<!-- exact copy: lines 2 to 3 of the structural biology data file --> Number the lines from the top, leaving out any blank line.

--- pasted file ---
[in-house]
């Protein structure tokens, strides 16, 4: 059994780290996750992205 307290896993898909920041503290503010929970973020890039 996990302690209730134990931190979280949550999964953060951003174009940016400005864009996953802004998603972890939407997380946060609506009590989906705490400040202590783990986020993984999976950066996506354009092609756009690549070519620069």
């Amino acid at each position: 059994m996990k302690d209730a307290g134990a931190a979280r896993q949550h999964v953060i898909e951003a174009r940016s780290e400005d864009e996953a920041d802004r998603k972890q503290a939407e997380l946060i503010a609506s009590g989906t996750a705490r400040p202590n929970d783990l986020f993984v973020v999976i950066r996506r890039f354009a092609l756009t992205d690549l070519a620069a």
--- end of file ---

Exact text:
């Protein structure tokens, strides 16, 4: 059994780290996750992205 307290896993898909920041503290503010929970973020890039 996990302690209730134990931190979280949550999964953060951003174009940016400005864009996953802004998603972890939407997380946060609506009590989906705490400040202590783990986020993984999976950066996506354009092609756009690549070519620069």
């Amino acid at each position: 059994m996990k302690d209730a307290g134990a931190a979280r896993q949550h999964v953060i898909e951003a174009r940016s780290e400005d864009e996953a920041d802004r998603k972890q503290a939407e997380l946060i503010a609506s009590g989906t996750a705490r400040p202590n929970d783990l986020f993984v973020v999976i950066r996506r890039f354009a092609l756009t992205d690549l070519a620069a």